One of my passions has always been the articulate expression of oneself through language. We have this wonderful, rich language we call English and there is great joy to be found in learning to use it effectively. The point of this post isn’t to rant about the degradation of the language or our frequent abuse of it – I’ve covered that already – instead I’d like to talk about different ways of using the language in different contexts, and that I believe it doesn’t make sense to enforce strict, blanket rules across the board.
With the possible exception of presenting a formal talk or making a speech, I don’t believe we should be pedantic about spoken language. People are all raised in different environments and have acquired their knowledge and techniques of language usage in different ways. Everyone’s thought patterns also differ widely and speech is our way of converting those thoughts into a form that we can share with others. I will never correct another person’s spoken language under any circumstances. We need to respect each individual’s way of expressing themselves.
This is really the core of knowledge transfer and has formed the basis for accurate handing down of knowledge through the ages. Thanks to the digital age this might change to include new mediums such as video, but for now we all still write a tremendous amount in various forms.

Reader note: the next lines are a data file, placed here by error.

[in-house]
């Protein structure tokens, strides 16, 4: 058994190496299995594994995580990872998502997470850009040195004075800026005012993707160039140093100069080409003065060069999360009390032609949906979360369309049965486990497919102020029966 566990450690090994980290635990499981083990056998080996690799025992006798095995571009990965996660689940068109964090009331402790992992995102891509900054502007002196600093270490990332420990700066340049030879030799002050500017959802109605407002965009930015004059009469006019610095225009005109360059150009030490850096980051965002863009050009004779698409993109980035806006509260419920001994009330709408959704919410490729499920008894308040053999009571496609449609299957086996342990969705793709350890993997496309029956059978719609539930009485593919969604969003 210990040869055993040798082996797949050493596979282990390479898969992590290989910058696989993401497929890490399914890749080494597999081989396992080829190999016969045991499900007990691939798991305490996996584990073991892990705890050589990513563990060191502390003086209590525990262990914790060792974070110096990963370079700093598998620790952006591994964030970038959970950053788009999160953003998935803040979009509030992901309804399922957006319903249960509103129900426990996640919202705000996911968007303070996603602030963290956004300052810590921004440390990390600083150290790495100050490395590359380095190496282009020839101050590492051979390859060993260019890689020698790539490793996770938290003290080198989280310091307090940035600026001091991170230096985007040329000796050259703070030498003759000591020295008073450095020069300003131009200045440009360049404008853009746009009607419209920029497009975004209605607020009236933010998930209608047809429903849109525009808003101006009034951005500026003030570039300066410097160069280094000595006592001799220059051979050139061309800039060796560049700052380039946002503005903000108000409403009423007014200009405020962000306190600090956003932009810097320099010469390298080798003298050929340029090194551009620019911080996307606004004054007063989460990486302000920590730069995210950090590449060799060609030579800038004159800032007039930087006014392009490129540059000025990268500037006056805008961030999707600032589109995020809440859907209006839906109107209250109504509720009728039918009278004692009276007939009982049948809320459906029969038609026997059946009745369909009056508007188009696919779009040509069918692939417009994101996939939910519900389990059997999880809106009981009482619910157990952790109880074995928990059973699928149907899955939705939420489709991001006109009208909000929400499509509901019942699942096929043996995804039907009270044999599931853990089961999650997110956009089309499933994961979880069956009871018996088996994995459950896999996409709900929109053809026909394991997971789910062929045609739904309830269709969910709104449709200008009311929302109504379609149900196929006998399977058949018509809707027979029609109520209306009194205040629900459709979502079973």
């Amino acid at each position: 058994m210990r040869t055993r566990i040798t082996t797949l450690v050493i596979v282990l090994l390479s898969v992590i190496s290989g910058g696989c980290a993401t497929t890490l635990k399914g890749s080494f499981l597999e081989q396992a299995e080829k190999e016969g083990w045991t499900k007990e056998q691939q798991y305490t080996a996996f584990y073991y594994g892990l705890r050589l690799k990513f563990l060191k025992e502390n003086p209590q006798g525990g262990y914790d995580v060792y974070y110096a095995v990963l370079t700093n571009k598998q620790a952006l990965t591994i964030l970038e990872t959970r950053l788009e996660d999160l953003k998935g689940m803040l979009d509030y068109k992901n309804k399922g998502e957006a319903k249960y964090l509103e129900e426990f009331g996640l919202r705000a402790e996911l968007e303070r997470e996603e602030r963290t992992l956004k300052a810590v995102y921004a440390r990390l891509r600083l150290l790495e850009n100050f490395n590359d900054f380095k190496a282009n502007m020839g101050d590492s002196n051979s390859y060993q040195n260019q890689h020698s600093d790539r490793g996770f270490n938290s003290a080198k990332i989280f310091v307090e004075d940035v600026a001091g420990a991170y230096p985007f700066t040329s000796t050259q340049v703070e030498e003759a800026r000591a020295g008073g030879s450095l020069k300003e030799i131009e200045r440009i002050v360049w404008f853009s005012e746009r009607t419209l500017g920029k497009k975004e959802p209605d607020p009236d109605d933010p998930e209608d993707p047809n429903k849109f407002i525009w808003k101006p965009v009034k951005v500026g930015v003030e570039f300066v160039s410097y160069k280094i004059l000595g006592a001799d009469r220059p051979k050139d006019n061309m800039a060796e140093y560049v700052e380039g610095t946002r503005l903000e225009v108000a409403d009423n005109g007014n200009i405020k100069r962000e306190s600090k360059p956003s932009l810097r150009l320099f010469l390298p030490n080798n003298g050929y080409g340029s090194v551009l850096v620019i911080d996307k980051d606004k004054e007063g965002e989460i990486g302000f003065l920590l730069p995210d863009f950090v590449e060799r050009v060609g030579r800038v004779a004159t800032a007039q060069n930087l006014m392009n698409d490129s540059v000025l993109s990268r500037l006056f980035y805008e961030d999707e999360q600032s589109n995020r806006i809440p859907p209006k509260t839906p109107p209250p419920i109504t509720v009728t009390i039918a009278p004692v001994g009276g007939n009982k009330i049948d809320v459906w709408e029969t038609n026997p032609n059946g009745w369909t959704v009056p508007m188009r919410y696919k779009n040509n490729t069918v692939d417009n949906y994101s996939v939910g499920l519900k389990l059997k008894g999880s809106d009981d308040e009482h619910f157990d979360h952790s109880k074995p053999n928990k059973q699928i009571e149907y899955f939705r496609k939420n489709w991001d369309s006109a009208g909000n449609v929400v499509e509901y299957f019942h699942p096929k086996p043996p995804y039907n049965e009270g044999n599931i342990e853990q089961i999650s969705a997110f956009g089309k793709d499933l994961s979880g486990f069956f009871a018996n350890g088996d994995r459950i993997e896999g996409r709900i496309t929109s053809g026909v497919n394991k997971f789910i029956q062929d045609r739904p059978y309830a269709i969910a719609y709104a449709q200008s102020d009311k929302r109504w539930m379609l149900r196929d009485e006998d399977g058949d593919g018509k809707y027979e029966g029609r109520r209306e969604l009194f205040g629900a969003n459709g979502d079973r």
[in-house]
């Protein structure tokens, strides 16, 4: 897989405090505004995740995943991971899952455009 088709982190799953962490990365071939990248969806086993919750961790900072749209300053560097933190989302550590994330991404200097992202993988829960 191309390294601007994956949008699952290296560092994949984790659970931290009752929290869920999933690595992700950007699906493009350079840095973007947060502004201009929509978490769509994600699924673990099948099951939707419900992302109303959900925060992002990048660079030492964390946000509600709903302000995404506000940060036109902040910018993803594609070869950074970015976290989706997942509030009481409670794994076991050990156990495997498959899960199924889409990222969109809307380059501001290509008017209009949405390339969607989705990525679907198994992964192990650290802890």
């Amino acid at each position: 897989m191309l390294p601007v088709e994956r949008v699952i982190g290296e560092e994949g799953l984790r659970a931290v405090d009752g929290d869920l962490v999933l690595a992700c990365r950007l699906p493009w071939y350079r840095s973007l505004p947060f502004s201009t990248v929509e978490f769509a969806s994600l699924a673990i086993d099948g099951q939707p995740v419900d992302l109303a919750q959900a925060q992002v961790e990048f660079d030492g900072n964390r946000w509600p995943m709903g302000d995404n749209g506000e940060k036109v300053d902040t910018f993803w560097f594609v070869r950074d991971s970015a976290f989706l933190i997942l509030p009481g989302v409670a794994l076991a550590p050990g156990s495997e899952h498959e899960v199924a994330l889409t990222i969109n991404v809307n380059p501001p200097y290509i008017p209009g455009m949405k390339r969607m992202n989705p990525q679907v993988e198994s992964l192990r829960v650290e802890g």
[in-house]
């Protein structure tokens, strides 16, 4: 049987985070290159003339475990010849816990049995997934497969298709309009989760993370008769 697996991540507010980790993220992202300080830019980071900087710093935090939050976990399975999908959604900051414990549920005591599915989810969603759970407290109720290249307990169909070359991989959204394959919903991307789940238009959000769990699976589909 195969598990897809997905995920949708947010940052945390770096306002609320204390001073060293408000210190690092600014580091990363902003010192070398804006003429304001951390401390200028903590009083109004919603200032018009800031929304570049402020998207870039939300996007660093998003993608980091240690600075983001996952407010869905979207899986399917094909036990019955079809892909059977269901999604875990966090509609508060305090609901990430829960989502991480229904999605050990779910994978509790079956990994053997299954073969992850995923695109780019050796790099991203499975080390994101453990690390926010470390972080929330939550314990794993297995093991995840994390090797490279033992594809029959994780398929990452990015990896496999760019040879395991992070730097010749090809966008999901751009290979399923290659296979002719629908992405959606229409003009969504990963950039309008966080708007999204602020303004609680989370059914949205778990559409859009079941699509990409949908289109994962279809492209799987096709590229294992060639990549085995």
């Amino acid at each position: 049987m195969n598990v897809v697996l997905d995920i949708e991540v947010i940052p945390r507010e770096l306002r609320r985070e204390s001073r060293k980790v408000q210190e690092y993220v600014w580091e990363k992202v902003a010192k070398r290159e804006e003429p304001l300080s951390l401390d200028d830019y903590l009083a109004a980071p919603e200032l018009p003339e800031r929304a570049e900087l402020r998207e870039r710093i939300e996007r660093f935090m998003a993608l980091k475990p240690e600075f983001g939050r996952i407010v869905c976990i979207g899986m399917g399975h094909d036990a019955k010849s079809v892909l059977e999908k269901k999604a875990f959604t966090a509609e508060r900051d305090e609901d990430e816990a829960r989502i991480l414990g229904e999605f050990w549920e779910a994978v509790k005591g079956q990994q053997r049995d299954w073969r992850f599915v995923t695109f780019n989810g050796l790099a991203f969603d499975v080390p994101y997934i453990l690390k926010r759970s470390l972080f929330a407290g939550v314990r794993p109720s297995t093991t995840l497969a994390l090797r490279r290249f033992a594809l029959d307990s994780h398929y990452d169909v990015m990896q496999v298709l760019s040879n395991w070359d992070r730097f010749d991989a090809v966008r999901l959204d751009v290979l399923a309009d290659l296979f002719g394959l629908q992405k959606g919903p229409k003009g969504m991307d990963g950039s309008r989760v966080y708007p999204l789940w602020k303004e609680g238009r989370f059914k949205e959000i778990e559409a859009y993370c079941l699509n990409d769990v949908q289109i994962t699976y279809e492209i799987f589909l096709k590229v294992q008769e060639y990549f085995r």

Attention to detail and careful thought are required to make sure that our thoughts are interpreted to the reader as clearly as we perceive them in our heads. Even when writing a simple email there is something about sending away a piece of writing, to be read at the receiver’s leisure, that forces us to be more broad and accommodating with our choice of wording and sentence structure. We are never quite sure what mood or state of mind the reader may be in when they read it. Often we may never even have met the person. This is vastly different to spoken language because when we’re speaking to someone, or even to a group of people, we can update our attitude and try different approaches in real time.
Text messaging, instant messaging, and services like Twitter technically form part of written language but based on their semi-live nature I treat them the same as spoken language. I can’t help but still make at least a half decent attempt at proper spelling and grammar, but I don’t mind how casual people want to be as long as they’re able to get their point across.
Remember, the reason we have language is for communication. As long as we can get our point across clearly and effectively then I think we’re doing just fine.